It’s easy to get tripped up identifying spots assuming east is always east and west is always west. There is no film-makers’ oath requiring cinematic landscapes filmed on location to comport with reality. Movies frequently match scenes filmed miles apart, or traveling in opposite directions. So both in life, and in silent movie location identification (you know, the important things) ;-), it always pays not to assume too much and to keep an open mind – you never know what you might find.
You can read all about how Chaplin filmed City Lights in my book Silent Traces. There’s also a fun City Lights post about the Little Tramp finding a cigar butt beside the Beverly Wilshire Hotel HERE.
Seven Chances licensed by Douris UK, Ltd. All images from Chaplin films made from 1918 onwards, copyright © Roy Export Company Establishment. CHARLES CHAPLIN, CHAPLIN, and the LITTLE TRAMP, photographs from and the names of Mr. Chaplin’s films are trademarks and/or service marks of Bubbles Incorporated SA and/or Roy Export Company Establishment. Used with permission.
John – You continue to amaze me!
Wonderful discovery! It really brings the filmmaking process to life to see the way Charlie and his crew transformed the mundane spaces of the studio lot, making up wonderful stories right in the midst of their workaday realities.
Classic Hollywood. Using parts of the lot and dressing it up to look like something else. Makes positively identifying these locations all the more difficult.
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It is the great achievement have to discoveries locations and must be on locations make documentary about Charlie life’s. I am appreciating on your great work.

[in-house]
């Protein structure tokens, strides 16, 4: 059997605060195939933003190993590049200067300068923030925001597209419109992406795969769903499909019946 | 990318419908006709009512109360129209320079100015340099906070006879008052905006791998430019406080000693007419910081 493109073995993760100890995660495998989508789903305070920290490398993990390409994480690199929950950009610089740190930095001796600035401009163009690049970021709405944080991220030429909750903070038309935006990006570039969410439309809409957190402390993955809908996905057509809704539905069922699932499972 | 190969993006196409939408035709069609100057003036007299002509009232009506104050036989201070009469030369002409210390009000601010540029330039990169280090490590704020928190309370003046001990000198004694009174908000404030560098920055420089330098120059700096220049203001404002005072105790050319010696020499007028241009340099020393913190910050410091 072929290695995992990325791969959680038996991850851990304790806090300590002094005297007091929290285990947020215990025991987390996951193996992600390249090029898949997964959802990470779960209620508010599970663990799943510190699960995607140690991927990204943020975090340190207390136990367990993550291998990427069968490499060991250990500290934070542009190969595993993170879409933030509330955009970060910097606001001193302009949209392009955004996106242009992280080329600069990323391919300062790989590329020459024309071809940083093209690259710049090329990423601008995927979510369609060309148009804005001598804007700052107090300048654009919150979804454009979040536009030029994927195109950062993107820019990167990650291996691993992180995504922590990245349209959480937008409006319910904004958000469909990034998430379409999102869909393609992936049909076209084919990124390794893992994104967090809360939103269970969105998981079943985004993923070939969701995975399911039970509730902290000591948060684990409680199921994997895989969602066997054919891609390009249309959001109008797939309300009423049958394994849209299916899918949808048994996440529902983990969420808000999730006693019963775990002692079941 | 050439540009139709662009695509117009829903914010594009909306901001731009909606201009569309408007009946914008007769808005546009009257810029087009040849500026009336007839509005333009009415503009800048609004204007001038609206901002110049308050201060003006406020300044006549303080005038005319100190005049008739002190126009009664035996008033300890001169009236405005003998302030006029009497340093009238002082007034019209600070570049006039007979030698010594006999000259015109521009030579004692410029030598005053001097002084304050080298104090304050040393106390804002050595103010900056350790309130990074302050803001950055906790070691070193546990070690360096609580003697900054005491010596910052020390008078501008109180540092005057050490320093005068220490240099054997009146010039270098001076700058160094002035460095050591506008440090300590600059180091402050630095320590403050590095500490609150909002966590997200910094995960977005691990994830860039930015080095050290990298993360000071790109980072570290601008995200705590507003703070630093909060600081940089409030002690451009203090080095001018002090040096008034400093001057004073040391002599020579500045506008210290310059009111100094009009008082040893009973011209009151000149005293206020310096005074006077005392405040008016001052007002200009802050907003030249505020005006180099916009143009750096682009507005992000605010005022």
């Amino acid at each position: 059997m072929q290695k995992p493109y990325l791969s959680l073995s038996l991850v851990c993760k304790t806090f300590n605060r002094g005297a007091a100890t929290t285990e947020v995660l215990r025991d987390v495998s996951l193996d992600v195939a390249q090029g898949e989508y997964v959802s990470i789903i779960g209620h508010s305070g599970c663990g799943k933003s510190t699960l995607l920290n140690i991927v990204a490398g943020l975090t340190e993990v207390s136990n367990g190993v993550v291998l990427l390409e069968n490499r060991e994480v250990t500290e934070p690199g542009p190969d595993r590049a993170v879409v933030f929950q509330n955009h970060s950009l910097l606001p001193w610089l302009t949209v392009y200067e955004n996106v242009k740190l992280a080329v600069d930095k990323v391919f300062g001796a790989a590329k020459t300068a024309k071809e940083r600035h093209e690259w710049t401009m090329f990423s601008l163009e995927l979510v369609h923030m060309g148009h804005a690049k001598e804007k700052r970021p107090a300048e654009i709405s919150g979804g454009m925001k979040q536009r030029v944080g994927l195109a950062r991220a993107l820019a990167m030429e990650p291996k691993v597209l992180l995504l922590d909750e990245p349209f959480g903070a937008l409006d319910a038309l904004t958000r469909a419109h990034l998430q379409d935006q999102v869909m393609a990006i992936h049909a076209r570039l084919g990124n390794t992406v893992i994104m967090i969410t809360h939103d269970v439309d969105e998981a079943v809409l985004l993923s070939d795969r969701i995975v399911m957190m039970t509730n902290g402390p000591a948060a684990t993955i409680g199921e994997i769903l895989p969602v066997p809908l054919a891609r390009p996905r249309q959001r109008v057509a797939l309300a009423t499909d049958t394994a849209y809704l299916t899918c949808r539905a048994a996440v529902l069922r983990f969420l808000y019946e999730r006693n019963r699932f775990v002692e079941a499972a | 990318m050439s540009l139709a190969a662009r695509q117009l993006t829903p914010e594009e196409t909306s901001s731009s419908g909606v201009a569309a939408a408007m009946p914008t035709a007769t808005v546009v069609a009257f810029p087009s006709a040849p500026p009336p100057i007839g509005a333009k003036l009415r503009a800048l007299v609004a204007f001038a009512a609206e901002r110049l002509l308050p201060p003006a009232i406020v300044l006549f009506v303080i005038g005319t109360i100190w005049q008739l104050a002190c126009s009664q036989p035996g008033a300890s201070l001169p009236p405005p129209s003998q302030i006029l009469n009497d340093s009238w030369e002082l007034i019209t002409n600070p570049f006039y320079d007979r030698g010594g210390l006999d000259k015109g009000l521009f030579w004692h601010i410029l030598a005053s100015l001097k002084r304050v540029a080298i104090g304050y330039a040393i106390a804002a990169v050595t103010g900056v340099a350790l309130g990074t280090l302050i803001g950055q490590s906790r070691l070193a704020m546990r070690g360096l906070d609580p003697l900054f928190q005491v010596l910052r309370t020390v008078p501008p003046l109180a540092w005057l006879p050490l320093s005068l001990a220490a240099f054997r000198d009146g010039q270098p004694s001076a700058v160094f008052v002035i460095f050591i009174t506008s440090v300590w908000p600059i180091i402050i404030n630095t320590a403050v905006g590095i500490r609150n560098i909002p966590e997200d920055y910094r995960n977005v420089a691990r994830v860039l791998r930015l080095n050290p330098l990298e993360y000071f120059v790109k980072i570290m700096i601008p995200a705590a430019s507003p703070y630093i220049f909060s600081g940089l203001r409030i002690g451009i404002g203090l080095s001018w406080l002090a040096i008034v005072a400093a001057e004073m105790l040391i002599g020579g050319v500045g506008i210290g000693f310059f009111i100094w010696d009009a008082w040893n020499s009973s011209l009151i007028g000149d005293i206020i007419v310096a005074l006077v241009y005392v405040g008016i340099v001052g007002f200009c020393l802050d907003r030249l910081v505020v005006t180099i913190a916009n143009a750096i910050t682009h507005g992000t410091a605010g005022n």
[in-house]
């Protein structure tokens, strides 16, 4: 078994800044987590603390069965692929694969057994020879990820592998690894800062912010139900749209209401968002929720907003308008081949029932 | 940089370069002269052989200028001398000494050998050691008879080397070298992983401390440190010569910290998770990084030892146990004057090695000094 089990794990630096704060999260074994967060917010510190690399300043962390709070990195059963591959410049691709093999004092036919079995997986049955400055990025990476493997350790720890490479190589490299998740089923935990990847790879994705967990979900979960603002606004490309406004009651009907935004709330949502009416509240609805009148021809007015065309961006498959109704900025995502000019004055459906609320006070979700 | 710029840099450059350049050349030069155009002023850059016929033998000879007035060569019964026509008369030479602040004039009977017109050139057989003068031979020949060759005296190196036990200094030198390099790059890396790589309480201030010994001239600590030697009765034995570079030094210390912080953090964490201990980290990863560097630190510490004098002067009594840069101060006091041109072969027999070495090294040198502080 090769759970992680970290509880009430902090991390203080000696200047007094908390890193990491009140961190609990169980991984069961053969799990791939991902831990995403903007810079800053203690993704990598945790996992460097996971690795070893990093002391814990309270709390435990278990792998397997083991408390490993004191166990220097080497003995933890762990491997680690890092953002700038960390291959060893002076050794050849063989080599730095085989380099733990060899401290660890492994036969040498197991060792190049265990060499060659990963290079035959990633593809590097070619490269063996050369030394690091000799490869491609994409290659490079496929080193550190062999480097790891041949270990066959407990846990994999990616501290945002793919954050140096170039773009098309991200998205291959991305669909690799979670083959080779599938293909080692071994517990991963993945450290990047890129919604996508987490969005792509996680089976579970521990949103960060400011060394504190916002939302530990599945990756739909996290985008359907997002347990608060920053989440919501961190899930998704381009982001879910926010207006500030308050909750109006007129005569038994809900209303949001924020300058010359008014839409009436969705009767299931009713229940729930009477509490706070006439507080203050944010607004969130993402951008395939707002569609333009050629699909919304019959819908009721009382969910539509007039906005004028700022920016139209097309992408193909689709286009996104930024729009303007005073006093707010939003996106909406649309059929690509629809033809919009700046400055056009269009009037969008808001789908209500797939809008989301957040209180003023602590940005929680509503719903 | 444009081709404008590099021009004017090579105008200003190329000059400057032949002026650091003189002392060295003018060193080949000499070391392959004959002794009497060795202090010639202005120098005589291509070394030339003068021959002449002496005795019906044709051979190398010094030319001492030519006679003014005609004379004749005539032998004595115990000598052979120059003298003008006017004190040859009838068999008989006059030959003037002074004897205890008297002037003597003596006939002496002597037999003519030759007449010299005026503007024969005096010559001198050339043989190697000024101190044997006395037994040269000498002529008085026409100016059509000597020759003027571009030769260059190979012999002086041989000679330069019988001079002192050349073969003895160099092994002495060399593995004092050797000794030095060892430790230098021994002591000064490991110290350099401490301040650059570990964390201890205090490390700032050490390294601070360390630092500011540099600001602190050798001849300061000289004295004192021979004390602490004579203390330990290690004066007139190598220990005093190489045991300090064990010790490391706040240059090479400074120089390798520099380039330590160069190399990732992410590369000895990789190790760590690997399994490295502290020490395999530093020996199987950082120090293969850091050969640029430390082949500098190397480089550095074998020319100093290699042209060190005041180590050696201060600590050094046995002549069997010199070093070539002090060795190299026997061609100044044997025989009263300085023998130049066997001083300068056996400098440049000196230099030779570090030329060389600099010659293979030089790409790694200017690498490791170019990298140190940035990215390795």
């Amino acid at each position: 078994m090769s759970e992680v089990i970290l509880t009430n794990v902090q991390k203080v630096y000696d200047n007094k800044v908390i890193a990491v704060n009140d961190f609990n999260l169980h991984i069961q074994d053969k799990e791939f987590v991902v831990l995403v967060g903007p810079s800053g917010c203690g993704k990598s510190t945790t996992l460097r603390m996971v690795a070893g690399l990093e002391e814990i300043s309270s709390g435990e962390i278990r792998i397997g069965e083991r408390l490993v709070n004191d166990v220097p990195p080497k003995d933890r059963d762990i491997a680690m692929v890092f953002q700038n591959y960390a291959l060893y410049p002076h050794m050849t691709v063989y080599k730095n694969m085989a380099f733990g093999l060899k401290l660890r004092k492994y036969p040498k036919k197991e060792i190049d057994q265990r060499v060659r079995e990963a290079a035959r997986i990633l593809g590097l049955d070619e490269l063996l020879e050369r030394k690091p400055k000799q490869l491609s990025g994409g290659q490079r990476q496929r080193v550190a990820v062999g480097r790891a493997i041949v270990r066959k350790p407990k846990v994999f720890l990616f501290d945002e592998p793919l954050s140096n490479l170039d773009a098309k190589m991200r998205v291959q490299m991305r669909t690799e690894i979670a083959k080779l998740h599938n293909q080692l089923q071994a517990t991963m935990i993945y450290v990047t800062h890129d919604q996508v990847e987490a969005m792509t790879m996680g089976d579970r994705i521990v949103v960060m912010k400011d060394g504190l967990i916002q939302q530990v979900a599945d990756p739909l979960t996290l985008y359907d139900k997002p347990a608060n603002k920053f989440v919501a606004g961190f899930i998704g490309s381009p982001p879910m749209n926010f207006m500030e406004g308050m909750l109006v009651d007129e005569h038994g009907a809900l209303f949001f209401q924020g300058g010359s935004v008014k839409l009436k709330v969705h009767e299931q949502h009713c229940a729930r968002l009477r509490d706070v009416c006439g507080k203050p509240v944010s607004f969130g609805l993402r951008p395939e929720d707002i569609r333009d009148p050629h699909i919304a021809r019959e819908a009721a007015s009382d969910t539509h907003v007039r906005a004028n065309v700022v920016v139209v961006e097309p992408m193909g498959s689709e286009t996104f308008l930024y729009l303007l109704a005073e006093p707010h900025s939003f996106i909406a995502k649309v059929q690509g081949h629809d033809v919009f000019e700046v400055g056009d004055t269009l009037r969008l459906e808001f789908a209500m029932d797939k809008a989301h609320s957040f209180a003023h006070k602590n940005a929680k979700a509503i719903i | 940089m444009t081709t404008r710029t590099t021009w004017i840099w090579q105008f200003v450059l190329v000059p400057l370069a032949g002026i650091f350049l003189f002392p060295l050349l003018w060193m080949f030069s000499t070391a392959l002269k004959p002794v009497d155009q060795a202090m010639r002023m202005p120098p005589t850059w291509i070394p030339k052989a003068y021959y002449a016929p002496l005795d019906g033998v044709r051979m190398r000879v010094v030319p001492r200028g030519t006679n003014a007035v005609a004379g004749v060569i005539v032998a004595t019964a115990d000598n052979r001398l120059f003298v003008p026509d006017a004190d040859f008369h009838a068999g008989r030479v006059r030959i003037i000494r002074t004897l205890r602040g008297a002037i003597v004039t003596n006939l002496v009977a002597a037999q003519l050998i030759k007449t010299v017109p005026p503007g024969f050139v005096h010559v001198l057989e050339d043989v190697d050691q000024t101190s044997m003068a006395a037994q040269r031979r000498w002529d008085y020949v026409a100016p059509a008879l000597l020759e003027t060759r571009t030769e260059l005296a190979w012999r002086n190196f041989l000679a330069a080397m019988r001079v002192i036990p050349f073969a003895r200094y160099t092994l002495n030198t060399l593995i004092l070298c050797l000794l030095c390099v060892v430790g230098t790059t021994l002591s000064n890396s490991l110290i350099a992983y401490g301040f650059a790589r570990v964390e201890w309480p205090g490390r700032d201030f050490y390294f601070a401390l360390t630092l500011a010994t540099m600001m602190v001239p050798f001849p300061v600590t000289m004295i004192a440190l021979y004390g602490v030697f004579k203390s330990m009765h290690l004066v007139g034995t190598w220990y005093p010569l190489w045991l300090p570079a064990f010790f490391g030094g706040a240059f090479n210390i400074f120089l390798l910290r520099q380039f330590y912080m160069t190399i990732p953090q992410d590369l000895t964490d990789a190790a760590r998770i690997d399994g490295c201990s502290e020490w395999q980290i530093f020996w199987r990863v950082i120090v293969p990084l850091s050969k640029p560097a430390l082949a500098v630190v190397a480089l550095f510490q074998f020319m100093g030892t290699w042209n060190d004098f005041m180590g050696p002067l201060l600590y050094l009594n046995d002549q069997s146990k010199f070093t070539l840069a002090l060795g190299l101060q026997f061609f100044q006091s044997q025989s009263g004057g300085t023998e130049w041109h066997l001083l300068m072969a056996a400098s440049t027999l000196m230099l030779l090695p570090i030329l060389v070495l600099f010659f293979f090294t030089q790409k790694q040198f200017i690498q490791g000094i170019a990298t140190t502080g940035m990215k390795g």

The Perry Mason TV series was filmed at the old Chaplin Studios for a few years in the 1960s. Sometimes they would shoot exterior scenes there too, as in The Case of the Final Fade-Out (1966) which is supposed to take place at a movie studio. Some of these episodes may provide you with a visual record of some of the more mundane parts of the studio..
Oh, now I see that you already devoted a post to just that topic.
Wonderful discoveries on City Lights filming locations at the studio. The 1928 air photo shows the widening of La Brea Avenue had not yet occurred, which disrupted filming when the Tudor buildings had to be picked up and moved 15 feet to the east. Charlie lost his front lawns in the process!
Thanks Paul – David Robinson writes in his Chaplin biography that the widening of La Brea took place in 1929, from June 10 to the end of July. The studio buildings on La Brea north of the gate were NOT moved, but were shaved flush to the new sidewalk to accommodate the street widening. It was confusing to me why these northern buildings had changed appearance until I learned of the road work. If you look at the end of my post about Perry Mason filming at the Chaplin Studio you will see before and after images of the remodeled buildings.